Dec. 11, 2009

The Horn of Africa is Dying. Who Cares?

By Douglas McGill
The McGill Report

MINNEAPOLIS, MN – For all its vivid detail, the picture painted by one after another speaker was almost too abstract and too distant – not to mention too evil -- to fully take in.

Anyway, could such an extreme scenario, of serial societal extinction no less, really be happening in the world today? An apocalypse of nations falling one by one?

If it is, surely it would be news of the highest urgency, worthy of shouting from the streets and rooftops, Paul Revere-style.

Because if it were true, it would warn the world of yet another mode of societal collapse -- distinct yet closely interlinked with the more familiar human health, environmental, and economic modes -- that is stalking the globe today.

It's already happening in the Horn of Africa, was the message persuasively argued last Friday by four experts on the region at the Africa Peace Forum at the Hubert Humphrey Institute in Minneapolis.

Urgent Assistance

The seven countries of the Horn – Ethiopia, Somalia, Sudan, Eritrea, Djibouti, Uganda and Kenya -- are dying from a lethal combination of government corruption, climate change and global inaction, the speakers said

The presentations began with an overview from the American Relief Association of the Horn of Africa (ARAHA). The group showed a documentary film citing a recent United Nations report that about 20 million souls – fully 10 percent of the Horn of Africa’s total population -- need immediate urgent assistance simply to stay alive.

The same UN report describes the Horn of Africa as suffering from interlocking “complex emergencies” originally triggered by government corruption, but which have now been massively accelerated by drought, disease, religious war, and the global financial crisis that has driven food prices to the heavens and humanitarian aid funding into the ground.

Each speaker described the apocalypse from a different nation’s perspective.

“Can Somalis survive their own political death?” asked Ahmed Samatar, a professor of international studies at Macalester College. “I’m not so sure. One never gives up on others who are still alive, but I’m not sure.” Nearly half of Somalis living today in the Horn of Africa are malnourished, Samatar said, adding that Somalia today “is now objectively speaking the worst country in the world.”

Ogaden Crisis

For Obang Metho, another conference speaker and a member of the Anuak tribe of western Ethiopia, the apocalypse of the Horn began on December 13, 2003.

On that one day, uniformed Ethiopian troops massacred 426 Anuak men and boys, dragging them from their homes and shooting them in the streets. That single day set in motion the likely eventual death of his tribe, Metho said, because the Ethiopian soldiers on that day targeted only the educated men to kill in a tribe of only 100,000 or so – decapitating the tribe by killing its educated male leadership.

An audience member from eastern Ethiopia stood up to urgently inform the conference of staggering crimes against humanity being carried out against the country’s five million Somali-speaking Ethiopians.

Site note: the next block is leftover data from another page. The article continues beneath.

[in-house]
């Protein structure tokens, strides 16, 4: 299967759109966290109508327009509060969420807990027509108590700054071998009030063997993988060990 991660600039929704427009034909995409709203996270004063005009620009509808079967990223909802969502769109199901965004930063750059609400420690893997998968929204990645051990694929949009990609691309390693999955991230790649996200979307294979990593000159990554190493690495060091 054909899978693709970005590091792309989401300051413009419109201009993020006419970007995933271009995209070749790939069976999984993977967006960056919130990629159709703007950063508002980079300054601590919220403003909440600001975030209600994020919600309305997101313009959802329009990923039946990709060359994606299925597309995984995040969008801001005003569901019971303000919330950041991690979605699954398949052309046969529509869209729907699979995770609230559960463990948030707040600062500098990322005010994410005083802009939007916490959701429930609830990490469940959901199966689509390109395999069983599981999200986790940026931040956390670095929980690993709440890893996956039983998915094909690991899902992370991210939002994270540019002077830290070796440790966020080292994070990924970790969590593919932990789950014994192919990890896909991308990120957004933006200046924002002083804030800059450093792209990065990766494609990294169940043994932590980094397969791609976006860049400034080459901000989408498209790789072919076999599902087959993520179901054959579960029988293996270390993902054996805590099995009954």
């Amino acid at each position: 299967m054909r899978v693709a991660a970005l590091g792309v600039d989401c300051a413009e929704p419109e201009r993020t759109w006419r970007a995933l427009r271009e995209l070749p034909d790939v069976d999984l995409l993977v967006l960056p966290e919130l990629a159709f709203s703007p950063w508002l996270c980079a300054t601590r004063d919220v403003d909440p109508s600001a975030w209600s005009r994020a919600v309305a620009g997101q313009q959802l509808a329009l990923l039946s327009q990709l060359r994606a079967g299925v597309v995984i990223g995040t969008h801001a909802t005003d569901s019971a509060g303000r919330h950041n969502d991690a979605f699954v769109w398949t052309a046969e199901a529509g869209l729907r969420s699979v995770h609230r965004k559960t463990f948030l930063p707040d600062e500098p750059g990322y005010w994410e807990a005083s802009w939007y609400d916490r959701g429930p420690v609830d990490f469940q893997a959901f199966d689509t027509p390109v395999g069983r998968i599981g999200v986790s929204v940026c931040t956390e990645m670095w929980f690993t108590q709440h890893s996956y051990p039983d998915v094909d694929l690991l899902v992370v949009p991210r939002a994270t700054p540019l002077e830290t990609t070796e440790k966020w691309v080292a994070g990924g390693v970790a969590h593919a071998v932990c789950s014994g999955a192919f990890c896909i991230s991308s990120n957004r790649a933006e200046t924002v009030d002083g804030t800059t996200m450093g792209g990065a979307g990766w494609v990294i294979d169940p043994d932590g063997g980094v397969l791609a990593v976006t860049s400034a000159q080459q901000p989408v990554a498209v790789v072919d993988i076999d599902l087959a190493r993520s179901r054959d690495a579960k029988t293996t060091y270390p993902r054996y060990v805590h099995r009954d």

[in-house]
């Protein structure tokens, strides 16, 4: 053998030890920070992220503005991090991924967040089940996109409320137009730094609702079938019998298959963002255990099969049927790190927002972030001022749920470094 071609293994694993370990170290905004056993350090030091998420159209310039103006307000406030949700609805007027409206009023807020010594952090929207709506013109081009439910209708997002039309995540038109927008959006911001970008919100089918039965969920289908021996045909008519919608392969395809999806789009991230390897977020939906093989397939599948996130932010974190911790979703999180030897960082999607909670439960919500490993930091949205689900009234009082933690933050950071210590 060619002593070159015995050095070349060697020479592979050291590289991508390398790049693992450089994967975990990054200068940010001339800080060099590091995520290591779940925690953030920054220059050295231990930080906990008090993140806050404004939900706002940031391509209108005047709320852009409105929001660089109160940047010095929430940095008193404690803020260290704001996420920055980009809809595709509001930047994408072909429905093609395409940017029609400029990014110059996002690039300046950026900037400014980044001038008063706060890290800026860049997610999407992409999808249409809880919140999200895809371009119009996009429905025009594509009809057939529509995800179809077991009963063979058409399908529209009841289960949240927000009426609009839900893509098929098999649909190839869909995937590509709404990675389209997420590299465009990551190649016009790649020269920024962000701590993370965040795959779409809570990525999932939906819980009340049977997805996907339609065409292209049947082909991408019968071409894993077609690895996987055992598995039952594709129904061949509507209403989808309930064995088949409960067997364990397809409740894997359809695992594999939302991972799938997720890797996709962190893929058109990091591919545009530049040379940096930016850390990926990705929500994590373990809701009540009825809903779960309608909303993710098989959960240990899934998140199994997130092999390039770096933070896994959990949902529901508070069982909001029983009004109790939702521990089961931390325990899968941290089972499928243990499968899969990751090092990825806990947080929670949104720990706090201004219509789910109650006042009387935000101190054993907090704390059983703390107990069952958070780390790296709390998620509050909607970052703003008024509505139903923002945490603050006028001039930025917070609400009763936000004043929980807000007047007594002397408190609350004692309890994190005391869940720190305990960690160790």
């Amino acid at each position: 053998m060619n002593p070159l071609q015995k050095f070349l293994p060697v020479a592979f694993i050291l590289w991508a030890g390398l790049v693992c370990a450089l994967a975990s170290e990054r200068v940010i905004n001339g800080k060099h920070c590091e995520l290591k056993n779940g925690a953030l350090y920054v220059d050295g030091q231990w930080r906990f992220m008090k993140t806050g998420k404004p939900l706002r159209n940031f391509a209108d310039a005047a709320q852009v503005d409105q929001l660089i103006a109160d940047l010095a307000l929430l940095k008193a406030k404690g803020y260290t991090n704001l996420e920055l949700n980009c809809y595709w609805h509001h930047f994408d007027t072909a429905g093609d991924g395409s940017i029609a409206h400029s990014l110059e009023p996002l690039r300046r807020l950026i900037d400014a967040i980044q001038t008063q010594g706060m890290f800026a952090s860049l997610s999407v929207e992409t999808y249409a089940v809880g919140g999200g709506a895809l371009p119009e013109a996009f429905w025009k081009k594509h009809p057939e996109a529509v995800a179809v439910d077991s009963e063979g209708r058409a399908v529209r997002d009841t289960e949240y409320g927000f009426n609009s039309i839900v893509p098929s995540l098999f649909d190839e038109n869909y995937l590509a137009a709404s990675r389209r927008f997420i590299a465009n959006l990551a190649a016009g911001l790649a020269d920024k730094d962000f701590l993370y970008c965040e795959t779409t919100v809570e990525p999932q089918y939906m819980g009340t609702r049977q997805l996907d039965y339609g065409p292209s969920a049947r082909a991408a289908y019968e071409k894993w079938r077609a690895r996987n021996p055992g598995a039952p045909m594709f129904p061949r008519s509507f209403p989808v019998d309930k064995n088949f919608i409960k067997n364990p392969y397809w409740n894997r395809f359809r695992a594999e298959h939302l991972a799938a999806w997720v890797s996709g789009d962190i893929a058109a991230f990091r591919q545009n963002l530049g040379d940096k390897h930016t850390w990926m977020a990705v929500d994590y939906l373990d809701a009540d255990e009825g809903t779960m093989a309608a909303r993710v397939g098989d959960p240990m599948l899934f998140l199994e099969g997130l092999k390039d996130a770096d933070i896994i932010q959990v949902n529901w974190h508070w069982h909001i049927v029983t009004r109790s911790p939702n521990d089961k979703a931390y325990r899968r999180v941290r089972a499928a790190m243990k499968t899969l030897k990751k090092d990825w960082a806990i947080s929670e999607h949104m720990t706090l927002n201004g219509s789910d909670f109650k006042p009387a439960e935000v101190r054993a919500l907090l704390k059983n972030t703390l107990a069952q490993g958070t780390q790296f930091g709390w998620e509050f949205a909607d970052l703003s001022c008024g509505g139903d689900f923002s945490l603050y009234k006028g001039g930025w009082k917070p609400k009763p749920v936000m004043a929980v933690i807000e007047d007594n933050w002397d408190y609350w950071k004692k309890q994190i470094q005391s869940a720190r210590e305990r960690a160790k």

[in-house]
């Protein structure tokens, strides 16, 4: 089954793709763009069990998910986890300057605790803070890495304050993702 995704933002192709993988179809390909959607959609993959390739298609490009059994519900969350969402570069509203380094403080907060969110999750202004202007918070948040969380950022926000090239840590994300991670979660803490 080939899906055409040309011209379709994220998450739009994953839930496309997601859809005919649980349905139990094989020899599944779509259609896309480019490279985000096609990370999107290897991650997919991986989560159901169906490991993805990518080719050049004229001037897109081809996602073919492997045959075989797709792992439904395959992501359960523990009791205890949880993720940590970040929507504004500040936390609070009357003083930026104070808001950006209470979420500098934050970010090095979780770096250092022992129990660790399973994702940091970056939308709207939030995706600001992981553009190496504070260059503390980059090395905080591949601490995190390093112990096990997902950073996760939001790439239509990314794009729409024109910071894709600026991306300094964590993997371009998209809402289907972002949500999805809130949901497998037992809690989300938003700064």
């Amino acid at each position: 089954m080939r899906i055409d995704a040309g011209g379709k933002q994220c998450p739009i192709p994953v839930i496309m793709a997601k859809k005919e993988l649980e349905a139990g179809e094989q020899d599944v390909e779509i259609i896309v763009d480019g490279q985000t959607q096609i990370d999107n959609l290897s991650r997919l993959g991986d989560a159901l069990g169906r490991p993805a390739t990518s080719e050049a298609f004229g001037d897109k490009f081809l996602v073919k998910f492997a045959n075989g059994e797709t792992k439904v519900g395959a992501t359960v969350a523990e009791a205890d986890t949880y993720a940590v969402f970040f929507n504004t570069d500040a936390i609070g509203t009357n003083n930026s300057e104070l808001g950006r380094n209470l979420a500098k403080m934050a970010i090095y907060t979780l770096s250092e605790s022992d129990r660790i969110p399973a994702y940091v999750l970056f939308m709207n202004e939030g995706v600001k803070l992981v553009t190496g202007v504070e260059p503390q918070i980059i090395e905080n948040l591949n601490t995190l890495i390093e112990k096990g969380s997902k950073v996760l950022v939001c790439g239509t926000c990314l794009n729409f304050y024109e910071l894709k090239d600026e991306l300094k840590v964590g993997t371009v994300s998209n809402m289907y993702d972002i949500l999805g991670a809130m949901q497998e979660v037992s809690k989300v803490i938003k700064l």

In the country's eastern Ogaden region, the Ethiopian government is carrying out a “war on terror,” sometimes by wiping out entire villages in mass killings reminiscent of Rwanda and Darfur.

Canceled Elections

In eastern Sudan, a long-running refugee crisis virtually hidden from the world’s view is worsening daily with thousands of refugees fleeing from Eritrea into 35 camps in Sudan, according to Mohamed Idris, executive director of ARAHA.

“It makes you wonder whether life is worth living” to fully absorb all these crises, said Bereket Habte Selassie, the key speaker at the forum and the chief architect of the Eritrean Constitution. Selassie fled Eritrea and the constitution was never ratified after the country’s President, Isaias Afwerki, canceled national elections, shut down the press and jailed his opponents.

Here in the U.S. we are quick to panic, but then are quick to mobilize, upon learning that even a single man or woman in China has contracted a new form of the flu.

Why don’t we respond then with equal alarm – and likewise mobilize to address to the obvious threat -- at the news that entire nations are dying one after another?

Lesson of the Horn

Throughout history, the fall of nations in sequence was usually due to conquests that swept across continents, often as new borders and empires were created.

The lesson of the Horn of Africa today is that a new mass death of nations is possible. But this time it spreads not by imperial conquest but instead more like an epidemic or a plague, as one nation after another succumbs to the "complex emergency."

What will be left behind is not a new empire but a charnel ground.

How long will it take for this virus to reach the United States? Or has it already reached us in the form of a low-grade fever that might one day fatally explode?

The lesson of the forum was simple.

We should care about the Horn of Africa, not just on behalf of those who are already suffering terribly there – but also for ourselves.

Copyright @ 2009 The McGill Report

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